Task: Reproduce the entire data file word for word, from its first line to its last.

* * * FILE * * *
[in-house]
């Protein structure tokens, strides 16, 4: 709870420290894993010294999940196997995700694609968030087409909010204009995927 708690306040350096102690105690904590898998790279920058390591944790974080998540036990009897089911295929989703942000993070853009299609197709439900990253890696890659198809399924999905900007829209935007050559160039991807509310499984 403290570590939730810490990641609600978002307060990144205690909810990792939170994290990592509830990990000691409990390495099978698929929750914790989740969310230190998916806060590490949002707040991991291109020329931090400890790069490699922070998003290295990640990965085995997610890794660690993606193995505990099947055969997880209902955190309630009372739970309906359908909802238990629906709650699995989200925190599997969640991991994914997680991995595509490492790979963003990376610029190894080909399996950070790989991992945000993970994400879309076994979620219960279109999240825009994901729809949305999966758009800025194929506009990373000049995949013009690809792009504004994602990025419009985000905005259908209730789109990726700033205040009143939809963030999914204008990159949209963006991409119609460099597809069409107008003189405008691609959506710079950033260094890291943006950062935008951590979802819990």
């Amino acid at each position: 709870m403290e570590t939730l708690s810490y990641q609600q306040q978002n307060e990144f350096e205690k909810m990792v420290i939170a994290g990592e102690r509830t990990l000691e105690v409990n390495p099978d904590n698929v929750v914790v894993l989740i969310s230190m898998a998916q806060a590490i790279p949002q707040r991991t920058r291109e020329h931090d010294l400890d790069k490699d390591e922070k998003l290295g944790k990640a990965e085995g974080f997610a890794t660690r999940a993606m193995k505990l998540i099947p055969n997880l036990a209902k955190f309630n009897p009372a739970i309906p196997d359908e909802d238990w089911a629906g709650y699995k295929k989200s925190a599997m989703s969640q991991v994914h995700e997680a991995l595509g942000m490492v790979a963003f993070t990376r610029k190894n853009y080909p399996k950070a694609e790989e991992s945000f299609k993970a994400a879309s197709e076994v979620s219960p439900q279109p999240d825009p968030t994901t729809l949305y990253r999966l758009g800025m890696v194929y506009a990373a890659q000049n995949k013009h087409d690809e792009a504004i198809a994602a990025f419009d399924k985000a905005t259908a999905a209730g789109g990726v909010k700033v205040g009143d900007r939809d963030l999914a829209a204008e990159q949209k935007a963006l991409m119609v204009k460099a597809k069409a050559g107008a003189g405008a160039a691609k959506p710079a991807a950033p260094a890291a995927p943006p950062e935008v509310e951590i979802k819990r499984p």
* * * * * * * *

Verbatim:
[in-house]
């Protein structure tokens, strides 16, 4: 709870420290894993010294999940196997995700694609968030087409909010204009995927 708690306040350096102690105690904590898998790279920058390591944790974080998540036990009897089911295929989703942000993070853009299609197709439900990253890696890659198809399924999905900007829209935007050559160039991807509310499984 403290570590939730810490990641609600978002307060990144205690909810990792939170994290990592509830990990000691409990390495099978698929929750914790989740969310230190998916806060590490949002707040991991291109020329931090400890790069490699922070998003290295990640990965085995997610890794660690993606193995505990099947055969997880209902955190309630009372739970309906359908909802238990629906709650699995989200925190599997969640991991994914997680991995595509490492790979963003990376610029190894080909399996950070790989991992945000993970994400879309076994979620219960279109999240825009994901729809949305999966758009800025194929506009990373000049995949013009690809792009504004994602990025419009985000905005259908209730789109990726700033205040009143939809963030999914204008990159949209963006991409119609460099597809069409107008003189405008691609959506710079950033260094890291943006950062935008951590979802819990």
């Amino acid at each position: 709870m403290e570590t939730l708690s810490y990641q609600q306040q978002n307060e990144f350096e205690k909810m990792v420290i939170a994290g990592e102690r509830t990990l000691e105690v409990n390495p099978d904590n698929v929750v914790v894993l989740i969310s230190m898998a998916q806060a590490i790279p949002q707040r991991t920058r291109e020329h931090d010294l400890d790069k490699d390591e922070k998003l290295g944790k990640a990965e085995g974080f997610a890794t660690r999940a993606m193995k505990l998540i099947p055969n997880l036990a209902k955190f309630n009897p009372a739970i309906p196997d359908e909802d238990w089911a629906g709650y699995k295929k989200s925190a599997m989703s969640q991991v994914h995700e997680a991995l595509g942000m490492v790979a963003f993070t990376r610029k190894n853009y080909p399996k950070a694609e790989e991992s945000f299609k993970a994400a879309s197709e076994v979620s219960p439900q279109p999240d825009p968030t994901t729809l949305y990253r999966l758009g800025m890696v194929y506009a990373a890659q000049n995949k013009h087409d690809e792009a504004i198809a994602a990025f419009d399924k985000a905005t259908a999905a209730g789109g990726v909010k700033v205040g009143d900007r939809d963030l999914a829209a204008e990159q949209k935007a963006l991409m119609v204009k460099a597809k069409a050559g107008a003189g405008a160039a691609k959506p710079a991807a950033p260094a890291a995927p943006p950062e935008v509310e951590i979802k819990r499984p």